That is a question only you can answer, and it depends on how valuable this friendship is to you. Perhaps things weren’t always this way with your friend: you never believed they would act like this, and you’d like to give them the chance to explain their behavior.

Here are some tips for how to deal with a toxic friend, whether you want to give them another shot or walk away:

1. Confront them

If you want to resolve the issues in your friendship, you’ll need to confront your friend about their behavior.

Here’s what to do:

  1. Ask them if you can talk and let them know what the conversation will be about, so they don’t feel put on the spot.
  2. When you talk to them, back up your claims about their behavior with examples.
  3. Use I-statements so that they don’t feel attacked. For example: “When you canceled on me three times in a row, I felt let down and unimportant.”
  4. Allow them space to give you an explanation (and hopefully an apology!).
  5. Tell them how you’d like to be treated instead.

2. End the friendship

If you have tried to confront your friend, but it didn’t go as planned, or if you’re not prepared to put in the effort to save the friendship, you can end it.

There are several ways to bring your friendship to a close. We’ve outlined a few strategies you can use in an article that explains how to end a friendship. These include slowly withdrawing from your friend, writing them a letter, or simply cutting them off.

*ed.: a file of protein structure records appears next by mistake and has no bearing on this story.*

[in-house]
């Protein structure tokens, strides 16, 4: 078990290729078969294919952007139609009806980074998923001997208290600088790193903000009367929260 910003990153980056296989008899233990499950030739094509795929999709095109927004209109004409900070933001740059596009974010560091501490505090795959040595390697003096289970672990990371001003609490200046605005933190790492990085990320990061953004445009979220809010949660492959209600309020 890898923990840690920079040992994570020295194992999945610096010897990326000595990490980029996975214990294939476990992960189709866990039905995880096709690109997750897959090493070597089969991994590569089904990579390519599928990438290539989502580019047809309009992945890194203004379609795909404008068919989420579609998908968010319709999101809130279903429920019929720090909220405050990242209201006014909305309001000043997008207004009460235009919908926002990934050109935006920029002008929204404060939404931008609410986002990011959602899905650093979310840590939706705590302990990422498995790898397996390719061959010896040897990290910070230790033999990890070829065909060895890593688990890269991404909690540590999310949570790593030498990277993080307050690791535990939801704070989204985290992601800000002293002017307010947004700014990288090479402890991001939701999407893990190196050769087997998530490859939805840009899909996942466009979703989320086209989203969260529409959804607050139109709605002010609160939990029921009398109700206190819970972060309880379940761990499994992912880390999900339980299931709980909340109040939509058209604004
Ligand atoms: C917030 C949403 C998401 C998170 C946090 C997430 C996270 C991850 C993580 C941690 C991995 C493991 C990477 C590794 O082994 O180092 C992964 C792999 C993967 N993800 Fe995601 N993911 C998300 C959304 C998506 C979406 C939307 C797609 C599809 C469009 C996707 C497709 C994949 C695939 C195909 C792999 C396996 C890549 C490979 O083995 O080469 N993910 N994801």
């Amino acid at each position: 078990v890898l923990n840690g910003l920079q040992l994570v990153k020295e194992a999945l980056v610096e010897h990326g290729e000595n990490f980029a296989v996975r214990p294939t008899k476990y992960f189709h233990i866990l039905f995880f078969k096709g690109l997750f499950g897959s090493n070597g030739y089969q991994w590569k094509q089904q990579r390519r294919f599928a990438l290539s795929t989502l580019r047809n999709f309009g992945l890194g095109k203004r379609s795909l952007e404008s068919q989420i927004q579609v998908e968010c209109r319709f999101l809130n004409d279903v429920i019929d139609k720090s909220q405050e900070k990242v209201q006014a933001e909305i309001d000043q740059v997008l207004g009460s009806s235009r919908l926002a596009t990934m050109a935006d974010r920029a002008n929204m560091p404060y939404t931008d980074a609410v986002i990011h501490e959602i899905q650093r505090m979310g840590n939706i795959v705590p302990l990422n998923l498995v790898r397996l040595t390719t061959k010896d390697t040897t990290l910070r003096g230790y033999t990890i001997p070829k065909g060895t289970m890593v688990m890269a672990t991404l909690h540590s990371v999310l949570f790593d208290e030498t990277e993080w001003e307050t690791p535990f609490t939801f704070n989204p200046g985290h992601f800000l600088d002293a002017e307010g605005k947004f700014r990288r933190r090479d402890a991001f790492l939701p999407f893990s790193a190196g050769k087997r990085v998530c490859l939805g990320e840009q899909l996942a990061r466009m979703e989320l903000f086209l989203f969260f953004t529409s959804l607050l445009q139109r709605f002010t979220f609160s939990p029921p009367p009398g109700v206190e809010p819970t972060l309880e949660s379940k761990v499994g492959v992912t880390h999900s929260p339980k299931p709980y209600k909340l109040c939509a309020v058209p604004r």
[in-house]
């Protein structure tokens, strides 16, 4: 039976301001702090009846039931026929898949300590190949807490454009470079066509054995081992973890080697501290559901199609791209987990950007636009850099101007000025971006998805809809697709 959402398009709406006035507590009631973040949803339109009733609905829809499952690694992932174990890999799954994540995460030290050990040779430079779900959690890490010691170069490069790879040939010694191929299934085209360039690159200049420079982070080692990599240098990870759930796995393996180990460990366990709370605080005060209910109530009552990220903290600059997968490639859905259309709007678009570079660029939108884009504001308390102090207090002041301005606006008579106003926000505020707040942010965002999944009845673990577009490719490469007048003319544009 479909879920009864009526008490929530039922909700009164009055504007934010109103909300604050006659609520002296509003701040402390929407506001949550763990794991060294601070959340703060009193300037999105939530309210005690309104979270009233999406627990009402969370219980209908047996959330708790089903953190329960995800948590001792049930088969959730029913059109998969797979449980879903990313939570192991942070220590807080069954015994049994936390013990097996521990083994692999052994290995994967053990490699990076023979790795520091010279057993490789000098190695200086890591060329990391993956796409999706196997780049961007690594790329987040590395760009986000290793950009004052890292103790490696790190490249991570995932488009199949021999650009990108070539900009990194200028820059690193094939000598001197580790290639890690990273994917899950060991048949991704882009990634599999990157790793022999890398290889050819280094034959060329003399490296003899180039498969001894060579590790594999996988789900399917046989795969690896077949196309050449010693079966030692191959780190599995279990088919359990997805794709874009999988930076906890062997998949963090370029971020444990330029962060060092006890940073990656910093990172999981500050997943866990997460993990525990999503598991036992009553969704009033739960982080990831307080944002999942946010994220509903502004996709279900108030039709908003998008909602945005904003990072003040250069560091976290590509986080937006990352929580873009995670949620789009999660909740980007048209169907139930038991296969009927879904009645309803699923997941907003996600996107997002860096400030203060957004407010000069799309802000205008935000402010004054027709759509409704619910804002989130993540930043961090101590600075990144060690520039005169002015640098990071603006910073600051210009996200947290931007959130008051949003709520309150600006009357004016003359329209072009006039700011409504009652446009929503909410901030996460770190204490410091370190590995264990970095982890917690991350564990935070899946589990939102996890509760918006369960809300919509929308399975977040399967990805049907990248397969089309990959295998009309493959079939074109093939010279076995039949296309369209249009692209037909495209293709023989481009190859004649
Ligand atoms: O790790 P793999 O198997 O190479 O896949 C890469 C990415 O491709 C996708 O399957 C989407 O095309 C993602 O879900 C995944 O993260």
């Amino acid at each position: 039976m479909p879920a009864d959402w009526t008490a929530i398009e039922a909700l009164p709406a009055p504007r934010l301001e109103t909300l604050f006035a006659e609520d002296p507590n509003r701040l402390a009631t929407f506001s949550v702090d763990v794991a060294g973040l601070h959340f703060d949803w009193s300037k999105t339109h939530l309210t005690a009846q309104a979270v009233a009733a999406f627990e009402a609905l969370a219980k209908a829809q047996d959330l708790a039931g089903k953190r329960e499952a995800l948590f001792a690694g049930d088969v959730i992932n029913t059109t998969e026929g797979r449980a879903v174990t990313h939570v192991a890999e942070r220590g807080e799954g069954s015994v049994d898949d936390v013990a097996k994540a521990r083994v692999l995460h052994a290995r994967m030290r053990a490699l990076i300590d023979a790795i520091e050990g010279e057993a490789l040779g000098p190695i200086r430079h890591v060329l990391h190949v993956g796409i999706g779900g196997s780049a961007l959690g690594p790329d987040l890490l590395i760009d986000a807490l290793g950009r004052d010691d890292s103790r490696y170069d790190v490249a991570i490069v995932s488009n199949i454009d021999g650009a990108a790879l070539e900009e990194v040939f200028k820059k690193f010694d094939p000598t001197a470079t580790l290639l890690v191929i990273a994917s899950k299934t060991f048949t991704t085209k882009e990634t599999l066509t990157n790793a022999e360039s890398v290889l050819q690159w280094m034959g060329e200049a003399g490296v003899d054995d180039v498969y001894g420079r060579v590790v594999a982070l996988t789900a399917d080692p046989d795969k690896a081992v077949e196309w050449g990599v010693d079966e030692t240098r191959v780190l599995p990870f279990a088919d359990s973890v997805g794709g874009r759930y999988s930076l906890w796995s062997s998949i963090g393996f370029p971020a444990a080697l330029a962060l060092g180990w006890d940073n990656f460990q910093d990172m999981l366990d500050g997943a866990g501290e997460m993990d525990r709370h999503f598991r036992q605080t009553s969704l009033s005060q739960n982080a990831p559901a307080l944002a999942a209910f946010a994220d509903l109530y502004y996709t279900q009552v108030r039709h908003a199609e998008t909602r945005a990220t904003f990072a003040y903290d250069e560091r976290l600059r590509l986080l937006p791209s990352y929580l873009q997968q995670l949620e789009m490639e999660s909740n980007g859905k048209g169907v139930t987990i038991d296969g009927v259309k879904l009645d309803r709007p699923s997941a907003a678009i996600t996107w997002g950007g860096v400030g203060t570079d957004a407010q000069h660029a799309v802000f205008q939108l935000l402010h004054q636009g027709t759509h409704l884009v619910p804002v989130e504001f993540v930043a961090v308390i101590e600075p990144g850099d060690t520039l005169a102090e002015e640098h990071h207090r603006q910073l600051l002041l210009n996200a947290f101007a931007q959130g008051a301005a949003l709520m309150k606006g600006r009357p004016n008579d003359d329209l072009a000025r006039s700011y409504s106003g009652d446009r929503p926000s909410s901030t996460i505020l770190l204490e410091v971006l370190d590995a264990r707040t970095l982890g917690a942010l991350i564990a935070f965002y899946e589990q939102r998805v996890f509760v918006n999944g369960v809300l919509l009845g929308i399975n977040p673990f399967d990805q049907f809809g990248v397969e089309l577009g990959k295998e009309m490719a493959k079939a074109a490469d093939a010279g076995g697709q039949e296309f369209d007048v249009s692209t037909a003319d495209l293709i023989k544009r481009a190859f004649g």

Alternatively, you can take a more direct approach. Here’s how:

  1. Set a time to talk through your decision with them in person.
  2. Write down everything you want to say and think about how you will stick to your decision if they try to sway you.
  3. Meet them in public so that you can easily remove yourself from the situation if it escalates.
  4. Explain how you came to your decision and why you think it is best for you right now.
  5. Let them know that you will be blocking them from all forms of contact.

3. Check your mental health

When people treat you poorly, it can damage your self-esteem and overall mental health. It’s important to check in with how you’re feeling and how you’re coping. If you’re feeling overwhelmed and finding it difficult to move on, then seeking professional support from a therapist might help you put things into perspective.

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Kirsty Britz has a Master’s degree in Psychology from the University of New York in Prague, Training in Person-Centered Counselling, and a Career Coaching Certification. Read more.